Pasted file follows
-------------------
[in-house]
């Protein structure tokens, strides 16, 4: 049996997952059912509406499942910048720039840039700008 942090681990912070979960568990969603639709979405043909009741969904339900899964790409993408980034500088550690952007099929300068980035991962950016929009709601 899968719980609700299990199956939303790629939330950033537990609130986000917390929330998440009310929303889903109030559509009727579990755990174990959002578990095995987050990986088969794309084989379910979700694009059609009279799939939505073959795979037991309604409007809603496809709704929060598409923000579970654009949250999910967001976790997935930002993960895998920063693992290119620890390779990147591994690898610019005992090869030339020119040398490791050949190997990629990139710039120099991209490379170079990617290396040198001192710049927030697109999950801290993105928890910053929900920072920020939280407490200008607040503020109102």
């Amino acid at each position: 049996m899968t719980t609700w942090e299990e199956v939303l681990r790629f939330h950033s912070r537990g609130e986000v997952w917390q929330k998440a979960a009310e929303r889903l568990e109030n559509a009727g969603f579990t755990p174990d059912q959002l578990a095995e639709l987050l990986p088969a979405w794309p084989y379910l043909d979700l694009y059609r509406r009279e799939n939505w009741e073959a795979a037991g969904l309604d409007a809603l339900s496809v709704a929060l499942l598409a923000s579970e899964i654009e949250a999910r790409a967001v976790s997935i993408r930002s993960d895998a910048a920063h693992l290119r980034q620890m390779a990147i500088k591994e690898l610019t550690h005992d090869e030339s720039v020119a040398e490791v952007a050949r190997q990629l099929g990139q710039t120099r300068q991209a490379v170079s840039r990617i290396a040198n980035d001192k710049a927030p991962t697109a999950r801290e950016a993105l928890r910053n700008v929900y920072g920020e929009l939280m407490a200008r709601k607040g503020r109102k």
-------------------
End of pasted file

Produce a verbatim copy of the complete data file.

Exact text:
[in-house]
């Protein structure tokens, strides 16, 4: 049996997952059912509406499942910048720039840039700008 942090681990912070979960568990969603639709979405043909009741969904339900899964790409993408980034500088550690952007099929300068980035991962950016929009709601 899968719980609700299990199956939303790629939330950033537990609130986000917390929330998440009310929303889903109030559509009727579990755990174990959002578990095995987050990986088969794309084989379910979700694009059609009279799939939505073959795979037991309604409007809603496809709704929060598409923000579970654009949250999910967001976790997935930002993960895998920063693992290119620890390779990147591994690898610019005992090869030339020119040398490791050949190997990629990139710039120099991209490379170079990617290396040198001192710049927030697109999950801290993105928890910053929900920072920020939280407490200008607040503020109102």
């Amino acid at each position: 049996m899968t719980t609700w942090e299990e199956v939303l681990r790629f939330h950033s912070r537990g609130e986000v997952w917390q929330k998440a979960a009310e929303r889903l568990e109030n559509a009727g969603f579990t755990p174990d059912q959002l578990a095995e639709l987050l990986p088969a979405w794309p084989y379910l043909d979700l694009y059609r509406r009279e799939n939505w009741e073959a795979a037991g969904l309604d409007a809603l339900s496809v709704a929060l499942l598409a923000s579970e899964i654009e949250a999910r790409a967001v976790s997935i993408r930002s993960d895998a910048a920063h693992l290119r980034q620890m390779a990147i500088k591994e690898l610019t550690h005992d090869e030339s720039v020119a040398e490791v952007a050949r190997q990629l099929g990139q710039t120099r300068q991209a490379v170079s840039r990617i290396a040198n980035d001192k710049a927030p991962t697109a999950r801290e950016a993105l928890r910053n700008v929900y920072g920020e929009l939280m407490a200008r709601k607040g503020r109102k």